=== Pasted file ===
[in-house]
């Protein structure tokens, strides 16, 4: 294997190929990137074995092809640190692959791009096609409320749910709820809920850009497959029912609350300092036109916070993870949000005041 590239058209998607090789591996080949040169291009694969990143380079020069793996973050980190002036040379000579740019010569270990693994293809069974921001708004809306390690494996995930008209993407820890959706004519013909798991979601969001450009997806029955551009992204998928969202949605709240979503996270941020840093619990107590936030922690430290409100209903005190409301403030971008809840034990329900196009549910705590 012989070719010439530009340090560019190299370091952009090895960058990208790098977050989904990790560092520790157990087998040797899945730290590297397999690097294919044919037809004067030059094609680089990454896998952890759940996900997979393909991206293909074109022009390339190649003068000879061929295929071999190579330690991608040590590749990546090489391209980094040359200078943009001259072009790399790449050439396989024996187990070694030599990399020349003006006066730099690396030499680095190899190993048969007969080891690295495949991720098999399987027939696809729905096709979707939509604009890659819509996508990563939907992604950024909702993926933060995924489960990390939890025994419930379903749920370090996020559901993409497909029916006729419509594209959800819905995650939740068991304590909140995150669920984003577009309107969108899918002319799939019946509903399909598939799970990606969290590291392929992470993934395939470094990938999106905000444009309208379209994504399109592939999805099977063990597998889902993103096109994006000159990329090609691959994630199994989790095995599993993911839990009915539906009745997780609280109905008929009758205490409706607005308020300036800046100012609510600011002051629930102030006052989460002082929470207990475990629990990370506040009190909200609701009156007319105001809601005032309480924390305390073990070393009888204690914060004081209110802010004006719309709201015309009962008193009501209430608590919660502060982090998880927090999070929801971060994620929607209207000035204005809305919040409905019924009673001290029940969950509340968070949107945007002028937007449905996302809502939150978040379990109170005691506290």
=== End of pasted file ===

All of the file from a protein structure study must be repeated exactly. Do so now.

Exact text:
[in-house]
């Protein structure tokens, strides 16, 4: 294997190929990137074995092809640190692959791009096609409320749910709820809920850009497959029912609350300092036109916070993870949000005041 590239058209998607090789591996080949040169291009694969990143380079020069793996973050980190002036040379000579740019010569270990693994293809069974921001708004809306390690494996995930008209993407820890959706004519013909798991979601969001450009997806029955551009992204998928969202949605709240979503996270941020840093619990107590936030922690430290409100209903005190409301403030971008809840034990329900196009549910705590 012989070719010439530009340090560019190299370091952009090895960058990208790098977050989904990790560092520790157990087998040797899945730290590297397999690097294919044919037809004067030059094609680089990454896998952890759940996900997979393909991206293909074109022009390339190649003068000879061929295929071999190579330690991608040590590749990546090489391209980094040359200078943009001259072009790399790449050439396989024996187990070694030599990399020349003006006066730099690396030499680095190899190993048969007969080891690295495949991720098999399987027939696809729905096709979707939509604009890659819509996508990563939907992604950024909702993926933060995924489960990390939890025994419930379903749920370090996020559901993409497909029916006729419509594209959800819905995650939740068991304590909140995150669920984003577009309107969108899918002319799939019946509903399909598939799970990606969290590291392929992470993934395939470094990938999106905000444009309208379209994504399109592939999805099977063990597998889902993103096109994006000159990329090609691959994630199994989790095995599993993911839990009915539906009745997780609280109905008929009758205490409706607005308020300036800046100012609510600011002051629930102030006052989460002082929470207990475990629990990370506040009190909200609701009156007319105001809601005032309480924390305390073990070393009888204690914060004081209110802010004006719309709201015309009962008193009501209430608590919660502060982090998880927090999070929801971060994620929607209207000035204005809305919040409905019924009673001290029940969950509340968070949107945007002028937007449905996302809502939150978040379990109170005691506290």